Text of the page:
This sign instructs those (probably of younger generations) who need a reminder how to worship (from right to left): "First you bow twice with back bent to ninety degrees and head lowered. Then you clap your hands twice at chest level. Then bow one last time."
This ema, written in an accomplished calligraphic style, reads, " For the curing of illness -- [Name] -- December 26, 1957. Please, somehow, help."
People leave offerings for the spirits during the Hungry Ghost Festival along public sidewalks.
A celebrate the Hungry Ghost Festival sign
The spirits can visit this shopping center to obtain offerings.
This woman is adding more offerings to this collection.
The ashes of the burnt offerings are covering the grass.
As described in image 000058, this young boy has been brought to the Hachiman Shrine in Morioka, for the celebration of Shichigosan, Seven-five-three Day, when prayers are offered for the good fortune of girls who are seven or three years old and for boys who are five years old. This young lad, hoping that his father takes the photo quickly, because the sun in his eyes is bright, is dressed in his best formal traditional dress.
These are folded pieces of paper with printed fortunes or prayers on them, obtained at the local shrine. They are tied here and left at the Shinto shrine in the hope that the kami of the shrine will help to make the fortune come true or help to fulfill the prayer.
Detail of the central bay of the Kanjodo at Muroji, showing part of the public portion of the hall. Included in the photo are the large vessel in which one may place a stick of lighted incense, the wooden offeratory box to the right of the incense vessel, and the container of sticks for fortunes on the right (see image ecasia000035).
These two metal baskets used for the child weighing ritual are connected by a thick rope positioned over the strong limb of a tree in the courtyard of the dargah. [For description of the ritual, see cbind0043.]
Passages from the Qur'an are used as decorations and as reminders of the presence of God in homes and in public places, as well as in mosques.
A senior qawwali singer is joined by other men to sing qawwals in praise of God, the Prophet, and Sufi saints. This was an impromptu qawwali performed with men who happened to be at the dargah.
As noted in the description for Bhajan singing 1, audience members as well as singers are wrapped in woolen shawls enjoying the devotional songs in the winter night air.
Left corner: Shinto priest offering prayers of celebration (norito) to the gods. Right: Fires to be used at shrines is created the natural way. Top: Miko (shrine maidens) originally played an intercessionary role between man and the dieties, reaying the divine will. Here they assist a wedding.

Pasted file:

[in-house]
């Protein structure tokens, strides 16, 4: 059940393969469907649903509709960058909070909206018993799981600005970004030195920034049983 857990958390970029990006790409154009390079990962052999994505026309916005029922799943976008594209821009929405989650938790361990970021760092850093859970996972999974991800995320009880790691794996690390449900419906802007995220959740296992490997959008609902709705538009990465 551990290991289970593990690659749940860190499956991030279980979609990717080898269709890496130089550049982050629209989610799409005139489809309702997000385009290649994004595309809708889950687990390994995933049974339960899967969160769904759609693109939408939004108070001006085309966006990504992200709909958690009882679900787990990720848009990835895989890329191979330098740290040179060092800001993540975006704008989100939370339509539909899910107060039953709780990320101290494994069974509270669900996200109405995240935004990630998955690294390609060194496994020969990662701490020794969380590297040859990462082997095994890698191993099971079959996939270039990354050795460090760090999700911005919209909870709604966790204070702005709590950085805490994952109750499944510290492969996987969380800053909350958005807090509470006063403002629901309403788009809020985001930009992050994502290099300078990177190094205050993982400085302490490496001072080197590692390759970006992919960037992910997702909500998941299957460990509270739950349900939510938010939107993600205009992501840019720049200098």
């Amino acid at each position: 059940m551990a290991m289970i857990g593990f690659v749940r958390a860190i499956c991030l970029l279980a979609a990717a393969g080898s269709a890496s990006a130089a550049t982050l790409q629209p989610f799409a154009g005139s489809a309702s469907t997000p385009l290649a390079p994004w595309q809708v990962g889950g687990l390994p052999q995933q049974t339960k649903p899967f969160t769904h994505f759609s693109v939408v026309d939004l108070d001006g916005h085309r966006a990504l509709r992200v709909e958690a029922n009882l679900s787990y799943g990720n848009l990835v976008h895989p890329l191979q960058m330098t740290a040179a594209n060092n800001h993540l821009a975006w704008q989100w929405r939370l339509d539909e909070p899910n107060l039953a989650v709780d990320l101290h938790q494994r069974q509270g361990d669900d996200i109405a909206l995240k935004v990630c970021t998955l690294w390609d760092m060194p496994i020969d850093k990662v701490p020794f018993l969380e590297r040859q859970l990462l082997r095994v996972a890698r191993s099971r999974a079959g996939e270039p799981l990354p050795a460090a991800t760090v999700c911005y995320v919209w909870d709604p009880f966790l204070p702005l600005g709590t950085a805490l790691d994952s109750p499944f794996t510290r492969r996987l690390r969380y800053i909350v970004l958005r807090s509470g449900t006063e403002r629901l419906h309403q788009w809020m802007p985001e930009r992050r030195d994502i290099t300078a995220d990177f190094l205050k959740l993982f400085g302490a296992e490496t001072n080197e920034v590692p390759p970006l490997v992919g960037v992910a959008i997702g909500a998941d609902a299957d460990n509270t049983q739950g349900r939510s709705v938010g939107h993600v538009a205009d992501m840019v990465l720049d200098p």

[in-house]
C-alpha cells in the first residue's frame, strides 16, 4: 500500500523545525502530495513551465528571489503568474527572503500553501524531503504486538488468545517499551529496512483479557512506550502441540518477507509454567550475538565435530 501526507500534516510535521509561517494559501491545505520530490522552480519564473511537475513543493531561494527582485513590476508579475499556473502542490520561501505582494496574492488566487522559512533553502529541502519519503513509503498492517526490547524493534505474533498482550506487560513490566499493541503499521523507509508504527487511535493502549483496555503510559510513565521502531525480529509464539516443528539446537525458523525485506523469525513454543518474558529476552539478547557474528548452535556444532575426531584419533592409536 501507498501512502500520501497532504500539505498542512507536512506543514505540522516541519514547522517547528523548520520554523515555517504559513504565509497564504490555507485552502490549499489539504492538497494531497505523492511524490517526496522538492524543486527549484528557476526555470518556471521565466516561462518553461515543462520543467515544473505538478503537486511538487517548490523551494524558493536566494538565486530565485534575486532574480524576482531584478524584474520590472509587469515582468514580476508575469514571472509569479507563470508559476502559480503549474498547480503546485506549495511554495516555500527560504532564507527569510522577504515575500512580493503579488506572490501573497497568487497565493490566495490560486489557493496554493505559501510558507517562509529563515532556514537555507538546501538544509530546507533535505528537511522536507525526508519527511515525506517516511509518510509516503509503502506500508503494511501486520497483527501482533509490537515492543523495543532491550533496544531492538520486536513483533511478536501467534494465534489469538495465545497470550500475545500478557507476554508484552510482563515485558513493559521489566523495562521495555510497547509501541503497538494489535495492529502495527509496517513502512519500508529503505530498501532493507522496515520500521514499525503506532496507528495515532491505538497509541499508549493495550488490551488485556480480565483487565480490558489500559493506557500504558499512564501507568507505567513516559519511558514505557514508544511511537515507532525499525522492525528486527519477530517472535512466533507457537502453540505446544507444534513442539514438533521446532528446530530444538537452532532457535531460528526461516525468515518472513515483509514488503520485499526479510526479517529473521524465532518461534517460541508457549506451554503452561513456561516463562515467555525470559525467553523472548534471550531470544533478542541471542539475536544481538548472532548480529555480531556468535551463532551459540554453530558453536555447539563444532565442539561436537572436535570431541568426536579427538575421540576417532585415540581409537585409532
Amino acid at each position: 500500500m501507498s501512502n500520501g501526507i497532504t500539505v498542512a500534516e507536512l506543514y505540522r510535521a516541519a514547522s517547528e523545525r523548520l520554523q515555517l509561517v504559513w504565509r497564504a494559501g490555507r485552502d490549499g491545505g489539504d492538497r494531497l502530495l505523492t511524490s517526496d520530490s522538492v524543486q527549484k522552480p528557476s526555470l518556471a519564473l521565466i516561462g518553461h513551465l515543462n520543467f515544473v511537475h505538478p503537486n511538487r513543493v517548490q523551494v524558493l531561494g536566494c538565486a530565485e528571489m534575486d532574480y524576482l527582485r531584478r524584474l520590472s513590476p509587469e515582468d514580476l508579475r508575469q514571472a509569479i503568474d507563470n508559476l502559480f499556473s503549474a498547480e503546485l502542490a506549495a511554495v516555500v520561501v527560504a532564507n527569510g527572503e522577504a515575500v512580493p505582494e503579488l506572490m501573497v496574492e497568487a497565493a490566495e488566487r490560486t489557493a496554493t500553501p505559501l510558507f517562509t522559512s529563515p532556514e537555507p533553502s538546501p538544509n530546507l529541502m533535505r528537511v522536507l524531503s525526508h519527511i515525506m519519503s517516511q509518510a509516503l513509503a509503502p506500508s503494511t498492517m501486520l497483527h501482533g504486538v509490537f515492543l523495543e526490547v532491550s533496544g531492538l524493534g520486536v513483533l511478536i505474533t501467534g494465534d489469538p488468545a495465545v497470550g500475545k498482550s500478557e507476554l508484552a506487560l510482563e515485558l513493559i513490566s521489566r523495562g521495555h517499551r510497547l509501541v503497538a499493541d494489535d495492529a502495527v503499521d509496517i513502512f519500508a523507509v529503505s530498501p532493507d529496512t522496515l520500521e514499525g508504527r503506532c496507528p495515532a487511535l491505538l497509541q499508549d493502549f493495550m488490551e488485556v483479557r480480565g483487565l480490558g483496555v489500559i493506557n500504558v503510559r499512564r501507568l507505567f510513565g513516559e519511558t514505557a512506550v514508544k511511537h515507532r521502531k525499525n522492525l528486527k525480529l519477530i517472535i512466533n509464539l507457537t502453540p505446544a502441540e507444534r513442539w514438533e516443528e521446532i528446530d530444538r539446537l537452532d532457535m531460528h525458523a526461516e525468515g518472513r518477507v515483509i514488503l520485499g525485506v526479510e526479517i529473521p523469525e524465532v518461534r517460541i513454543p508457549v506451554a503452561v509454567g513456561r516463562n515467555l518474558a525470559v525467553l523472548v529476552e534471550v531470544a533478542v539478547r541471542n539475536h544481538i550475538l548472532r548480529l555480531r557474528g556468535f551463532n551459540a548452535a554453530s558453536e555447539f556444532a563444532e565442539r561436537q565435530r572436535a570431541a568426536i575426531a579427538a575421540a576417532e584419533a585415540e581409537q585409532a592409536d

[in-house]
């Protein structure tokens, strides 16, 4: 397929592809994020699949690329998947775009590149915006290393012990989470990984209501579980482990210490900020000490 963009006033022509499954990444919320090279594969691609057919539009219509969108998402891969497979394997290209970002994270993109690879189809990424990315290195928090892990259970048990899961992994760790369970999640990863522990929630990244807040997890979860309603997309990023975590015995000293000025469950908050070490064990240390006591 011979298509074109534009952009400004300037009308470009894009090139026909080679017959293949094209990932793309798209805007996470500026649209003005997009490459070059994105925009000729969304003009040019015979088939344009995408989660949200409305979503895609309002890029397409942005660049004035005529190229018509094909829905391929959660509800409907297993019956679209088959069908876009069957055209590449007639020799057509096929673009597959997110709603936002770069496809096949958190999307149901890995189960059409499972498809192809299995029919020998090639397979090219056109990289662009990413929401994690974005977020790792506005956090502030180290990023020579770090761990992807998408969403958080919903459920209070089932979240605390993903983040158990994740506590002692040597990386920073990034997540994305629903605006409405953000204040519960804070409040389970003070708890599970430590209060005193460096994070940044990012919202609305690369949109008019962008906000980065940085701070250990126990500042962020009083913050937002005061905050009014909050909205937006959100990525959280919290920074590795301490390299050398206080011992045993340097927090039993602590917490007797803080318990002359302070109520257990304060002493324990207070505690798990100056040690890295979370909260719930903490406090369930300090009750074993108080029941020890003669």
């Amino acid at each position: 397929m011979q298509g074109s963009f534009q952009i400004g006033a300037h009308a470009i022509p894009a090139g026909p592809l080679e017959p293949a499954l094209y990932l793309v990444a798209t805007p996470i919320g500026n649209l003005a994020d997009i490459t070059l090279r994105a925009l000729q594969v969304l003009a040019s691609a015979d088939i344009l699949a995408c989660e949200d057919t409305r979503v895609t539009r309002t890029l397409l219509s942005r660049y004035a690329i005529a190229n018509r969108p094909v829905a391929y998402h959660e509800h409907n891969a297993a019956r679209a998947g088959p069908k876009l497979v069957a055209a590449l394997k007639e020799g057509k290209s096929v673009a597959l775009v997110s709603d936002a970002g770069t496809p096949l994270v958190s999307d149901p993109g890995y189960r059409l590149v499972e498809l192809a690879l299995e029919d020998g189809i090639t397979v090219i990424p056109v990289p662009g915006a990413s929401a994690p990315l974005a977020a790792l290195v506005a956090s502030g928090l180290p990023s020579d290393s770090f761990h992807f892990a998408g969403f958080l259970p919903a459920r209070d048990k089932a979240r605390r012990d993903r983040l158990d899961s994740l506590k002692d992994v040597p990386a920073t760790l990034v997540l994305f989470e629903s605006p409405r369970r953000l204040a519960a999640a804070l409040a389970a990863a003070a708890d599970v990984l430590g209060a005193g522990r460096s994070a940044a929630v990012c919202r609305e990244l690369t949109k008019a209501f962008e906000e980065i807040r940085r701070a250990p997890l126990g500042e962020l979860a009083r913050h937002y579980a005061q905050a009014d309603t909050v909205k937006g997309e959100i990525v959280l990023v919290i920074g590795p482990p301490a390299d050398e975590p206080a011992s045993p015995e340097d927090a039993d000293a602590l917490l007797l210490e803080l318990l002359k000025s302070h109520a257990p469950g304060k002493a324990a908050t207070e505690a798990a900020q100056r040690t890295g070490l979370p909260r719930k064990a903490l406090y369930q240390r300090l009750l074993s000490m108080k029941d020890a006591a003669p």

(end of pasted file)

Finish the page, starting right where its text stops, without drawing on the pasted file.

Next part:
Colored ink or paint on paper, 12 3/4 inch circle. Detail of interior circle with inscription describing the various 'seas' that move outward from the central image.
Just outside the main entrance gate is a makeshift tree (constructed because the natural tree was full!) of long, thin hanging wooden dowels, on which many white paper fortune strips (mikuji) are folded.
The Great Pagoda (Daito) is the most striking structure within the Garan complex in the western central part of Koyasan. The pagoda stands over 150 feet tall (48.5 meters). These pilgrims, who travel as a group in their white garb and are accompanied by priests in black robes, pray before the entrance of the pagoda toward the huge Buddha images inside.
Two men are setting this stage for the celebration of the Hungry Ghost festival.
Three men burn paper offerings during the Hungry Ghost Festival
Fresh fruit is offered to the spirits.
This man is preparing to burn paper offerings.
A printed prayer or fortune, an omikuji , obtained at a shrine or a temple, may be tied to a line or, often, to a branch, in effect, as a prayer to the deity of the shrine or temple, seeking their aid in bringing it true. This line of such fortunes is at Muroji, a Buddhist temple in the countryside in Nara Prefecture. Although they are most commonly seen at Shinto shrines, this group is at a Buddhist temple. Keywords: omikuji , fortune see also: ecasia000035, 000059
At this shrine, couples pray to the saint, Zar Zari Zar Baksh, for his help in conceiving a healthy child. When the child is old enough, the couples promise tol return and make an offering of thanksgiving. This ritual consists of distributing sweetbreads equal in weight to that of the child. To determine this weight, two metal crates are balanced by a rope hanging over the limb of a large tree in the courtyard of the dargah. Often travelling from great distances, families dress in their finest clothes and bring many family members to share in this festive celebratory ritual.
This child in her finest dress and blud scarf sits patiently in the metal crate of the balance as she is weighed against the bags of sweetbreads to be distributed to the community. Following a custom widely practiced in all religious communities in South Asia, the girl, as the primary participant in the ritual, wears a garland of fresh flowers.